How to Bid on Government Contracts

You may think that government contracts are only for large corporations, but this isn't the case. Small businesses can and do win government contracts on a regular basis. Bidding on federal government contracts is unlike bidding with local government entities, as federal bids are subject to a specific process, but with the right preparation, you can be successful. We'll show you how.


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    Access the Small Business Administration guide. It will help you with procedures and policies that you must adhere to when bidding on government contracts.
    • Seek out organizations—including your local or regional Chamber of Commerce or nearby college—that offer tutorials, seminars, online classes and other guidance that can help you through the process. Some cities also have a federal procurement office.
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    Set up a System for Award Management (SAM) profile. The SAM acts as a master list of all the businesses who wish to work for the federal government. Treat your SAM profile like a sales pitch. Include your capabilities, special equipment and skills that you can bring to the job you're bidding on.
    • Experience counts a great deal, especially if you can relate it to the contract on which you're bidding. The government also looks for stability; it wants to see that you have been financially sound for the last few years, which indicates you'll be in business in the years to come.
    • You will need to obtain your business DUNS number, which refers to your physical address. You can apply for a number free online at the Dun and Bradstreet website. You'll also need your Taxpayer Identification Number handy.
    • SAM registration is free. After you complete your profile, it will be posted within 72 hours. If awarded a job, the SAM facilitates automatic payments.
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    Check Invitations For Bid (IFB) through government agencies. All IFBs are posted online at the Federal Business Opportunities government website. Each IFB will dictate details of the contract. Most IFBs are for contracts of $100,000 or more.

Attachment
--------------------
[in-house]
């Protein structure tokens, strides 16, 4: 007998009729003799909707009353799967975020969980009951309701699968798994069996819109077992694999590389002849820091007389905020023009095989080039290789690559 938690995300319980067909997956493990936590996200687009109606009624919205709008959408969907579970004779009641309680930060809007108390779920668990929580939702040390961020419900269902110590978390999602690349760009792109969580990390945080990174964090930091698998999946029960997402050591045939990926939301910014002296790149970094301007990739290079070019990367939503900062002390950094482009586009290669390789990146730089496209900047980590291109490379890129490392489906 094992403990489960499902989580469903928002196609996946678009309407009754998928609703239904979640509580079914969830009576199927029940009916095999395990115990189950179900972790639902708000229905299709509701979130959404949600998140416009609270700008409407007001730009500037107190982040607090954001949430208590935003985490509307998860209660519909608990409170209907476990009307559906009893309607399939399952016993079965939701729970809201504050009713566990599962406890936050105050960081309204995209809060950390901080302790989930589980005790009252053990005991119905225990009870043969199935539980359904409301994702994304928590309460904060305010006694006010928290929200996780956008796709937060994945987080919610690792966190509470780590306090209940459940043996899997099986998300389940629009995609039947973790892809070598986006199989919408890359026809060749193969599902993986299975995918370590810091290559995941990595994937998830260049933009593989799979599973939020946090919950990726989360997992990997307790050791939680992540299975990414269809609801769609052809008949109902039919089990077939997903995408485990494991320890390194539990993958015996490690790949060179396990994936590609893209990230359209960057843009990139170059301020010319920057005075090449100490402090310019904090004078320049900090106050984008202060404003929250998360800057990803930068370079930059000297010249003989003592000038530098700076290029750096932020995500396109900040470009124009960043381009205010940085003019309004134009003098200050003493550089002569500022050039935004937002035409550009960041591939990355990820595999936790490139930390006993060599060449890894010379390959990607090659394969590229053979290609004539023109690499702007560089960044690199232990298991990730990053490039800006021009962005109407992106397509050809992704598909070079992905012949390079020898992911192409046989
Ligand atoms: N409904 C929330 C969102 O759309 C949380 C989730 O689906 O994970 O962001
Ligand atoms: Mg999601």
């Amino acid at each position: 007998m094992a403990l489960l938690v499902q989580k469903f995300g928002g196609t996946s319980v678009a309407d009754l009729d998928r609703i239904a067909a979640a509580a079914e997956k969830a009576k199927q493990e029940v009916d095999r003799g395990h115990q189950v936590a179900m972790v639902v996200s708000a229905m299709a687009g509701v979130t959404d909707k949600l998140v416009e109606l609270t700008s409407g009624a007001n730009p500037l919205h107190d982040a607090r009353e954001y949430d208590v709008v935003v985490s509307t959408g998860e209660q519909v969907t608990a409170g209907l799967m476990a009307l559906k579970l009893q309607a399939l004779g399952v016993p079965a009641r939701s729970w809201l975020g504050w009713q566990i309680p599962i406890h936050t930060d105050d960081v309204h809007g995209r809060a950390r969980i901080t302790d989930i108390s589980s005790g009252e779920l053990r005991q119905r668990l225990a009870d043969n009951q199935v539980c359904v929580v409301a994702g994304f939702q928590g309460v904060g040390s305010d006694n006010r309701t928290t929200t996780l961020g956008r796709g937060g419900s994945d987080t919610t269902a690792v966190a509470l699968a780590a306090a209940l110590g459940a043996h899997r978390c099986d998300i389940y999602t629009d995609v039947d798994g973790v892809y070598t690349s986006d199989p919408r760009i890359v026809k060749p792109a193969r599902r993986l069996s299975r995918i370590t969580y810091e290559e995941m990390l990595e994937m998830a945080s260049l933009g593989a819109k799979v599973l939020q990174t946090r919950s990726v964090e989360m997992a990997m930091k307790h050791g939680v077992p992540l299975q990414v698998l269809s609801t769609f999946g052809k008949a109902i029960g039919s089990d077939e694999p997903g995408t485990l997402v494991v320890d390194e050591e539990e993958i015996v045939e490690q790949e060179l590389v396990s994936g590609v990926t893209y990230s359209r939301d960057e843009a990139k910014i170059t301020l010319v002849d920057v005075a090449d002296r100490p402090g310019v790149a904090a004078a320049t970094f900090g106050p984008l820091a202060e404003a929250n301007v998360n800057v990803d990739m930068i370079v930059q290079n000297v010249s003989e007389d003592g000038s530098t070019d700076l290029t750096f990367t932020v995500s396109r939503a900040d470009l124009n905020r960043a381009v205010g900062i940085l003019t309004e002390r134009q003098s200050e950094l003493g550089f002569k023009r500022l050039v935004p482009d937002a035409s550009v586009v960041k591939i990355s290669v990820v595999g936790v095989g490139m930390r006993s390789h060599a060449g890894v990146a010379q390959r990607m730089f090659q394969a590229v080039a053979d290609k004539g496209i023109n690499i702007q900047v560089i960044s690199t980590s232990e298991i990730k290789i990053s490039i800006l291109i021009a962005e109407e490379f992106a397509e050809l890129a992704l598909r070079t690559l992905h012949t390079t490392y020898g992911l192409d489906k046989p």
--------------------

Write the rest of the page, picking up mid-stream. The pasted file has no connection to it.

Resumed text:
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    Evaluate your company and how it would match up with a job offer in an IFB. Be completely confident that your company can complete the job and do it well before bidding. If you are awarded a contract and fail it most likely will be your last government contract.
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    Follow the rules and regulations of writing a bid. Utilize the Small Business Administration, your local procurement office, consulting firms and other resources.
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    Research past bids which are public record. Make sure your bid is low but also realistic. Significant past award information and raw data are available from the US Government at the Government's procurement sites ([1], [2]).
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    Use data analysis tools and techniques to target those contracts you have the highest likelihood of winning. [1], [2], [3]
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    Respond to each requirement outlined in the IFB in your bid. Make sure your bid is clear and points out the direct benefits of working with your company.
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    Consider partnering with another business.
    • Small businesses can be somewhat limited in capability but by partnering you can fill in gaps.
    • Some government contracts can only be awarded to those businesses owned by women, minorities or veterans. If your business doesn't fall into one of those categories, it may be helpful to pair up with a business that does.
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    Fill out any required forms and submit your sealed bid. Bids will be opened at the assigned time as listed in the IFB.


  • Even if you aren't awarded a government contract, you can still get a piece of the action and profit by subcontracting with companies that do hold contracts.
  • If you aren't awarded the contract but are the low bidder, perhaps the government isn't sure your business is capable of handling the contract. This can happen to small business who are first-time bidders. In those instances, you can request that the Small Business Administration review your business and submit a Certificate of Competency to the awarding agency.
  • Be extremely selective because of the amount of time and effort that goes into bidding on a government contract. There's also a certain amount of stress involved as most deadlines are tight--a month or less.

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Categories: Finance and Business